Close-up on Thierry Metroz, Style Director of DS Automobiles

Close-up on Thierry Metroz, Style Director of DS Automobiles

Within the PSA group, Thierry Métroz is in charge of design for DS Automobiles alongside his colleagues Gilles Vidal at Peugeot and Pierre Leclercq at Citroën.


At the last Geneva Motor Show, at the beginning of March, Thierry Métroz could be seen walking the aisles as a visitor. As a matter of fact, the PSA group had decided to be represented only by the Citroën and Peugeot brands, leaving out Opel and DS.

Its directors no doubt considered that the DS Automobiles brand had been in the spotlight quite enough over the past few months. And indeed, a completely new DS 3 had been added to the range, while its creativity had been illustrated by the DSX e-Tense which was one of the stars of the exhibition of concept cars held at the Invalides last January.

The man in charge of design for DS Automobiles is a well-established figure in the French car industry. A classmate of Anne Asensio and Jean-Pierre Ploué at ENSAAMA (the school for applied arts), Métroz was one of the major contributors to Renault’s design during the 1990s and 2000s.

He joined Renault in 1985 and was responsible for several memorable concept cars: the Espace F1 (1994), which combined the shape of a people carrier and F1 mechanicals, the Laguna Evada (1995), which prefigured the production estate car, and above all the Avantime (1999).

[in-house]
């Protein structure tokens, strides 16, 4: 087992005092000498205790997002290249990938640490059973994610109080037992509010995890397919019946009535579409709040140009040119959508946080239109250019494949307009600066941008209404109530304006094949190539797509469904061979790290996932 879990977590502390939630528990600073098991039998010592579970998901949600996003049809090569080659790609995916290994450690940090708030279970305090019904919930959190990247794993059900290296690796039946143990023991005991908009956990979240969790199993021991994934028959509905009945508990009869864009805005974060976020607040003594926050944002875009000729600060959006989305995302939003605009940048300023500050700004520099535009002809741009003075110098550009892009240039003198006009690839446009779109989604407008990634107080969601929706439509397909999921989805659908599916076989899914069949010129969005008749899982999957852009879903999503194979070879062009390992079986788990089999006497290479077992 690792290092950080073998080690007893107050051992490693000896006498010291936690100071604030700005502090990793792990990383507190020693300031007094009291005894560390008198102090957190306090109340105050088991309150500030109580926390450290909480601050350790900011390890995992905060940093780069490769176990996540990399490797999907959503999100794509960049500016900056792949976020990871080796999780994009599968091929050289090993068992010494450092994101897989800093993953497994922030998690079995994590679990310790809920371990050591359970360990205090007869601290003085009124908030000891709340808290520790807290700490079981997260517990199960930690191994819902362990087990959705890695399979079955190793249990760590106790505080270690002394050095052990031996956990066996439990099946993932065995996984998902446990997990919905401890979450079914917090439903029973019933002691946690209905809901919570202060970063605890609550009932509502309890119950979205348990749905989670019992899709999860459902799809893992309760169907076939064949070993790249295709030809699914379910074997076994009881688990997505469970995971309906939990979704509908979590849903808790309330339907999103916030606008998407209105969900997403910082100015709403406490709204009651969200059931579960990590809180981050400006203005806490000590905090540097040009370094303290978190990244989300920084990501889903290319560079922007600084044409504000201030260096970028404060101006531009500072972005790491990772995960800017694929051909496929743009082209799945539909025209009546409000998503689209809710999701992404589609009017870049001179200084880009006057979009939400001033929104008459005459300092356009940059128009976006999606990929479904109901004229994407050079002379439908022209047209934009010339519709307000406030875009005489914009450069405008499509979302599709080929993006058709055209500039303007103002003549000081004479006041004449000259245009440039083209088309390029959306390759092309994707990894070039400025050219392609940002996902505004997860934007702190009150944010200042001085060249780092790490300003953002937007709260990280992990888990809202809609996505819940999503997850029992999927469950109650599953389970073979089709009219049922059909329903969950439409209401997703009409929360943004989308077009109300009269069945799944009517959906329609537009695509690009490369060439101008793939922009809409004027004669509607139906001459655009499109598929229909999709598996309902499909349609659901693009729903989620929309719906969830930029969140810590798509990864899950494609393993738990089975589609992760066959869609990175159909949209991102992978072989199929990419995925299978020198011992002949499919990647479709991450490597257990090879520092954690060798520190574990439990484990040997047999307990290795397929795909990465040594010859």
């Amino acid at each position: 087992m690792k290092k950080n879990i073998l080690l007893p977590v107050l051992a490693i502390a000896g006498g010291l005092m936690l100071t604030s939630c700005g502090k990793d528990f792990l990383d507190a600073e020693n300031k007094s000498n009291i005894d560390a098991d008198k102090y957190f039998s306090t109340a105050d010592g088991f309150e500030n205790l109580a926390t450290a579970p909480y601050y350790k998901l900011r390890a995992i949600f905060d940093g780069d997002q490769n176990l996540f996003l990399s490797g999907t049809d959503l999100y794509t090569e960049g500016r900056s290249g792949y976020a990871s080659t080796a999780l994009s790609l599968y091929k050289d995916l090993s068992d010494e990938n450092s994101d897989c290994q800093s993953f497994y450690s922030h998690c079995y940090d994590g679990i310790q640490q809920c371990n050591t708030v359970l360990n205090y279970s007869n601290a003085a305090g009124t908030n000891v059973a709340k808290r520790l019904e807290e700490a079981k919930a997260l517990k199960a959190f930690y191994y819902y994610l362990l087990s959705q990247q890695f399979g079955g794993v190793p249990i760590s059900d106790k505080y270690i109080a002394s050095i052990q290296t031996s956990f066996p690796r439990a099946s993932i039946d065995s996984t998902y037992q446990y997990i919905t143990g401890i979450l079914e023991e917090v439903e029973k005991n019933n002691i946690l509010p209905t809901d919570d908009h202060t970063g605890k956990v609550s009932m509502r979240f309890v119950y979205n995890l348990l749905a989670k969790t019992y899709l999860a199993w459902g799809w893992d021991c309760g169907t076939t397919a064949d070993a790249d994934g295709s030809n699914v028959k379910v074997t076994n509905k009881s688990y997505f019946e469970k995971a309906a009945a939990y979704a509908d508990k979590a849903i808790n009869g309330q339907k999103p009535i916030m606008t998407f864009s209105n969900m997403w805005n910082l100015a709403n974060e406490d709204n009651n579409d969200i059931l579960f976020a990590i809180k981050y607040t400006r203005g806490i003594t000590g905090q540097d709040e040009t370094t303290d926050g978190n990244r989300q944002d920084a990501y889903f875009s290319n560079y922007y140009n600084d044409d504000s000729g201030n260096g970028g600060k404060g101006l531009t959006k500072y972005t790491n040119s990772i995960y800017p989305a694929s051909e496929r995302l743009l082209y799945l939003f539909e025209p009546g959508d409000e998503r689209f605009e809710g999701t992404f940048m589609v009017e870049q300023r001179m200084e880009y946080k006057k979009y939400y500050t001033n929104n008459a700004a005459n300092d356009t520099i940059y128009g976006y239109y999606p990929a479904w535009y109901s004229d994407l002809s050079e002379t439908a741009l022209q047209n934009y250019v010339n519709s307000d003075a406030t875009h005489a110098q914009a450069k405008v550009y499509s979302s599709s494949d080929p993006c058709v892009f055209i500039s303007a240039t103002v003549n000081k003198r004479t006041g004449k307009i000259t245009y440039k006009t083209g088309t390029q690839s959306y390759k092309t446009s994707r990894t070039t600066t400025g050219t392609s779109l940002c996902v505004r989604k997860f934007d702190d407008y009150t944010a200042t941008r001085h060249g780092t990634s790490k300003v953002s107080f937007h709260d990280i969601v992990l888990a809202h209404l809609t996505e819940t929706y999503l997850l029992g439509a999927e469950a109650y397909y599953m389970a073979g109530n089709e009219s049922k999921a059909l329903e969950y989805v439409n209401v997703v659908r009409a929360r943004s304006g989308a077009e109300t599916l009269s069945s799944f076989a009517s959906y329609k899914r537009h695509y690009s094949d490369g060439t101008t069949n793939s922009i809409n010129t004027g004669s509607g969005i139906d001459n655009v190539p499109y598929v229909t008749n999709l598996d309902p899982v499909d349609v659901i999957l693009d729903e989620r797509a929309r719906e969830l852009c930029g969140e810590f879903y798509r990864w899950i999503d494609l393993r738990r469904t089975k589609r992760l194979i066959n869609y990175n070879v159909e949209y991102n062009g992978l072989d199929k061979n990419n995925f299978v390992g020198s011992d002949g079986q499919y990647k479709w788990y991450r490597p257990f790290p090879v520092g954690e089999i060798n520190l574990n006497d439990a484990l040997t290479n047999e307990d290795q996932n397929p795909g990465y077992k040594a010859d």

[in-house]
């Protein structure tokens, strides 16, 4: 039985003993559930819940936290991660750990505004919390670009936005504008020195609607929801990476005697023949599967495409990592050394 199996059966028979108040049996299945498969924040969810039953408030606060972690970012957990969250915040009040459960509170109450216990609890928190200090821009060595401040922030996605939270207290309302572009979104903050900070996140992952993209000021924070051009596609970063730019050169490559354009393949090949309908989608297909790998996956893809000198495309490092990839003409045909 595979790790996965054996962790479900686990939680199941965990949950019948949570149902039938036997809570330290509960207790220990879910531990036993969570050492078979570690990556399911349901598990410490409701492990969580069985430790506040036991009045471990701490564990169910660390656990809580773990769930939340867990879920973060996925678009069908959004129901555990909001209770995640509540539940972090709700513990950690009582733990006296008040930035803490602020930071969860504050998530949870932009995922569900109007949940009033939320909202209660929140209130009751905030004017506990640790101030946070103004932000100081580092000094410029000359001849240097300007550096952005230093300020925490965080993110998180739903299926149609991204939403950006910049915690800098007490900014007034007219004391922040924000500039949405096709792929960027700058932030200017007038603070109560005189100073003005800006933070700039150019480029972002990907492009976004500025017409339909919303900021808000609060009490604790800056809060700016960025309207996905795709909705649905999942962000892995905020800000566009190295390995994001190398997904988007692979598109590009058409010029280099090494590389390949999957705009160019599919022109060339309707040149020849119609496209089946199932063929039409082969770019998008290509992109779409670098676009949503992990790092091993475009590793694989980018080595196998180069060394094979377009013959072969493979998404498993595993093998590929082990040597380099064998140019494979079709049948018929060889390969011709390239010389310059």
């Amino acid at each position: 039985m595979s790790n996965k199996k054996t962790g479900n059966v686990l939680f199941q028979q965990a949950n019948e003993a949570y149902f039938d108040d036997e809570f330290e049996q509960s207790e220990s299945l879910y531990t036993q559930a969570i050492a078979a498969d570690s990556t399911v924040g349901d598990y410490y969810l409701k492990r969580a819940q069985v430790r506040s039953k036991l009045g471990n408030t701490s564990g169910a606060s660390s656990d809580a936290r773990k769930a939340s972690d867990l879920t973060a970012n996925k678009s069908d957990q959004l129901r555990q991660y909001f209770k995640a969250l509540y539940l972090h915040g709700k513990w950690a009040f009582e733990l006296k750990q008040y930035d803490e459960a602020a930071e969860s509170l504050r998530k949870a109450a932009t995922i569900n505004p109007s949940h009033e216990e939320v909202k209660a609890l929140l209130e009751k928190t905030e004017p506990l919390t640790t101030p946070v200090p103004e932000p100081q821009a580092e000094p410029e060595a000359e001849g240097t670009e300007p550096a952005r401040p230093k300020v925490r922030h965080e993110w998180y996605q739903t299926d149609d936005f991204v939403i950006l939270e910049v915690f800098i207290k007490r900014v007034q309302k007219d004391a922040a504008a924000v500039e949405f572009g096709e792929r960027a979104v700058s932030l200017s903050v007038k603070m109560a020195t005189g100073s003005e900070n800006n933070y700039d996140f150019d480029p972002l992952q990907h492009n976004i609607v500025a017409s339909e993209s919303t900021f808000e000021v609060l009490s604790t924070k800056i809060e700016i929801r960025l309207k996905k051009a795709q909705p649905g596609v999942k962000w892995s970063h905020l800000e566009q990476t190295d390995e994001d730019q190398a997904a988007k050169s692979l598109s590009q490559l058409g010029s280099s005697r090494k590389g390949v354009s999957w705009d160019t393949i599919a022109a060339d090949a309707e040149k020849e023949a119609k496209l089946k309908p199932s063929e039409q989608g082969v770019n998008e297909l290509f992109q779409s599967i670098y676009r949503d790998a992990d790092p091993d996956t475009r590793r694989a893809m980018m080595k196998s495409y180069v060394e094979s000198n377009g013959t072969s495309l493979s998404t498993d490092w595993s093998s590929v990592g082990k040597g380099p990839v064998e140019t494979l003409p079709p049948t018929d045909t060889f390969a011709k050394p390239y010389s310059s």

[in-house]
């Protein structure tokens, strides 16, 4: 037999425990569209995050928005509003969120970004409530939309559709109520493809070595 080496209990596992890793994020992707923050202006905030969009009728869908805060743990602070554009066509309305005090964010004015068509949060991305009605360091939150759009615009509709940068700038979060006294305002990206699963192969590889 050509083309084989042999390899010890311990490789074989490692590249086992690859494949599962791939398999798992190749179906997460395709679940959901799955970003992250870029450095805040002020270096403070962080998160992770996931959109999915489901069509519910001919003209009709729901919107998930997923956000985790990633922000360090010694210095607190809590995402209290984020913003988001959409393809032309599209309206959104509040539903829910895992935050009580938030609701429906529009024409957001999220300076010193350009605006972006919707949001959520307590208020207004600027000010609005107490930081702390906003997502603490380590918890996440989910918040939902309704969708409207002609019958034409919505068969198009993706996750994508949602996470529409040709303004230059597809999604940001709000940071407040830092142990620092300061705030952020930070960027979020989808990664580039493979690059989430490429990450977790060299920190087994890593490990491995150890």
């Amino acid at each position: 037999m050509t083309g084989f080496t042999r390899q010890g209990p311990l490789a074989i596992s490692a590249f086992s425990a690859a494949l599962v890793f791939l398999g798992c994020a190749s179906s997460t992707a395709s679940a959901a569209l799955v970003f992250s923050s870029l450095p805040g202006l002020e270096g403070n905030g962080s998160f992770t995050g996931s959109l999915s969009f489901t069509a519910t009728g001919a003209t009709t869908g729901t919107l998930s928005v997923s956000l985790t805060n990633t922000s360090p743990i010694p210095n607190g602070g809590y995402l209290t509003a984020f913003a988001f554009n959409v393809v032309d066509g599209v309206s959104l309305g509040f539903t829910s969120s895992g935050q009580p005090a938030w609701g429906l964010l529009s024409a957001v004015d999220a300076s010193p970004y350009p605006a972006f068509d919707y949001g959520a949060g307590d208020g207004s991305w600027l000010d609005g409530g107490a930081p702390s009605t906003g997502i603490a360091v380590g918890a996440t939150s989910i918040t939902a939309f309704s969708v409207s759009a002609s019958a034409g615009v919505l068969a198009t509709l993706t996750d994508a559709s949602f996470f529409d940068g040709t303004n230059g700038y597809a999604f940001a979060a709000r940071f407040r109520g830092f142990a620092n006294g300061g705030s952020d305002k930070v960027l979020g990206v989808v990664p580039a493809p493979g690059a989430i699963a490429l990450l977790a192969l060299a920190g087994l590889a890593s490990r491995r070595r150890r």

“The Avantime makes me think of those kids who wear their baseball caps back-to-front”, declared Andrée Putman … In truth, the Avantime had a deliberately rebellious streak with its novel concept which was a mix of people carrier and coupé. It was the outcome of the D66 project overseen by Michel Jardin, who was in charge of advanced design, under the direction of Patrick le Quément, the man who had the courage to upset the conventional way of thinking at Renault.

The Avantime was innovative as much in terms of its concept –  a combination of coupé and people carrier – as its styling, which signalled the start of a new trend at Renault. But the company had to end its production – which was undertaken by Matra – in March 2003, less than two years after it had been launched at Frankfurt in September 2001. For want of customers …

The Avantime was yet one more example of how difficult it was for the public to accept something different, to come to terms with progress and, quite simply, to be part of their times. The Avantime was another victim of the public’s lack of courage.

When Renault opened its design studio in Barcelona, Metroz was appointed its director from January 1999 until July 2002. He became director of exterior design in January 2006, succeeding Anthony Grade. Considered a contender to succeed Patrick le Quément, he was eventually passed over in favour of Laurens van den Acker and left Renault in July 2009, before becoming director of design for Citroën five months later, reporting to Jean-Pierre Ploué.

When DS broke away from the Citroën brand, Métroz took responsibility for design for the new division.